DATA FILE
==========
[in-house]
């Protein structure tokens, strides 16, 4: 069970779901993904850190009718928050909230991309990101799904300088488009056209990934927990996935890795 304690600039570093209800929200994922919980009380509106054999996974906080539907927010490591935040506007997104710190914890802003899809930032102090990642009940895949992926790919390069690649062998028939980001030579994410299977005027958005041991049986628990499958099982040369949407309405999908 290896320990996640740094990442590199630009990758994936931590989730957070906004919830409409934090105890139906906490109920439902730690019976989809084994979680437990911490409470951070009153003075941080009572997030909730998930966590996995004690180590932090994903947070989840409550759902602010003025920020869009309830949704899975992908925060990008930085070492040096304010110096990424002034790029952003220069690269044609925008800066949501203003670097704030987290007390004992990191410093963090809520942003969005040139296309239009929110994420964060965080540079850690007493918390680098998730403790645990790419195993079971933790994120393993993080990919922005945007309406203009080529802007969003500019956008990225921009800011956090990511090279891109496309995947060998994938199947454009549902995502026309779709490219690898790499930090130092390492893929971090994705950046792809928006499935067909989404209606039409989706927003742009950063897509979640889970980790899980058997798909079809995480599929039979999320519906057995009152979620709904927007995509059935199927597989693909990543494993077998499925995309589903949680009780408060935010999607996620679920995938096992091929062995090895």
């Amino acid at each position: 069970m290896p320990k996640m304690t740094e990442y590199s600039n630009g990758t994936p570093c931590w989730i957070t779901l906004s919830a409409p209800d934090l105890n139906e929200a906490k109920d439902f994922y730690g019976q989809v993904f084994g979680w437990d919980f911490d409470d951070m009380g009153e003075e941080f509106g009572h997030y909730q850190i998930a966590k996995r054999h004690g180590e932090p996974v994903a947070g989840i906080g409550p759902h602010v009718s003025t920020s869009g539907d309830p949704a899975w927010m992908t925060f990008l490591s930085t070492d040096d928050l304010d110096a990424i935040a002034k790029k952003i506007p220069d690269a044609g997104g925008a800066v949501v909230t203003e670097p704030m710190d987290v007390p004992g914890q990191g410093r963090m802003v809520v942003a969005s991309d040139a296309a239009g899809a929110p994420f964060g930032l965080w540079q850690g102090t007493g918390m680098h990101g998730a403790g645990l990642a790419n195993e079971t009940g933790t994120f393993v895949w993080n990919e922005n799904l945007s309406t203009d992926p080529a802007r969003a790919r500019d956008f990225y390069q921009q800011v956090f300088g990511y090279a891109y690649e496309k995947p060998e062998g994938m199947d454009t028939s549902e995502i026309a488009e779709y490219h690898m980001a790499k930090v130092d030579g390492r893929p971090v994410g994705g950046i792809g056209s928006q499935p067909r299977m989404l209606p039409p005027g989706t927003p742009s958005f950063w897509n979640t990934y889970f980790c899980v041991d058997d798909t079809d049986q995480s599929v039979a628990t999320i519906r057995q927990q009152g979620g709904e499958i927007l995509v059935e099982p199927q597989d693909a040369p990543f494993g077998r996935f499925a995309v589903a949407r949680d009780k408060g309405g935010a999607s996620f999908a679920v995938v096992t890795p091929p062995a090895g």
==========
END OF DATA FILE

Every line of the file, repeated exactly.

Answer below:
[in-house]
């Protein structure tokens, strides 16, 4: 069970779901993904850190009718928050909230991309990101799904300088488009056209990934927990996935890795 304690600039570093209800929200994922919980009380509106054999996974906080539907927010490591935040506007997104710190914890802003899809930032102090990642009940895949992926790919390069690649062998028939980001030579994410299977005027958005041991049986628990499958099982040369949407309405999908 290896320990996640740094990442590199630009990758994936931590989730957070906004919830409409934090105890139906906490109920439902730690019976989809084994979680437990911490409470951070009153003075941080009572997030909730998930966590996995004690180590932090994903947070989840409550759902602010003025920020869009309830949704899975992908925060990008930085070492040096304010110096990424002034790029952003220069690269044609925008800066949501203003670097704030987290007390004992990191410093963090809520942003969005040139296309239009929110994420964060965080540079850690007493918390680098998730403790645990790419195993079971933790994120393993993080990919922005945007309406203009080529802007969003500019956008990225921009800011956090990511090279891109496309995947060998994938199947454009549902995502026309779709490219690898790499930090130092390492893929971090994705950046792809928006499935067909989404209606039409989706927003742009950063897509979640889970980790899980058997798909079809995480599929039979999320519906057995009152979620709904927007995509059935199927597989693909990543494993077998499925995309589903949680009780408060935010999607996620679920995938096992091929062995090895």
């Amino acid at each position: 069970m290896p320990k996640m304690t740094e990442y590199s600039n630009g990758t994936p570093c931590w989730i957070t779901l906004s919830a409409p209800d934090l105890n139906e929200a906490k109920d439902f994922y730690g019976q989809v993904f084994g979680w437990d919980f911490d409470d951070m009380g009153e003075e941080f509106g009572h997030y909730q850190i998930a966590k996995r054999h004690g180590e932090p996974v994903a947070g989840i906080g409550p759902h602010v009718s003025t920020s869009g539907d309830p949704a899975w927010m992908t925060f990008l490591s930085t070492d040096d928050l304010d110096a990424i935040a002034k790029k952003i506007p220069d690269a044609g997104g925008a800066v949501v909230t203003e670097p704030m710190d987290v007390p004992g914890q990191g410093r963090m802003v809520v942003a969005s991309d040139a296309a239009g899809a929110p994420f964060g930032l965080w540079q850690g102090t007493g918390m680098h990101g998730a403790g645990l990642a790419n195993e079971t009940g933790t994120f393993v895949w993080n990919e922005n799904l945007s309406t203009d992926p080529a802007r969003a790919r500019d956008f990225y390069q921009q800011v956090f300088g990511y090279a891109y690649e496309k995947p060998e062998g994938m199947d454009t028939s549902e995502i026309a488009e779709y490219h690898m980001a790499k930090v130092d030579g390492r893929p971090v994410g994705g950046i792809g056209s928006q499935p067909r299977m989404l209606p039409p005027g989706t927003p742009s958005f950063w897509n979640t990934y889970f980790c899980v041991d058997d798909t079809d049986q995480s599929v039979a628990t999320i519906r057995q927990q009152g979620g709904e499958i927007l995509v059935e099982p199927q597989d693909a040369p990543f494993g077998r996935f499925a995309v589903a949407r949680d009780k408060g309405g935010a999607s996620f999908a679920v995938v096992t890795p091929p062995a090895g």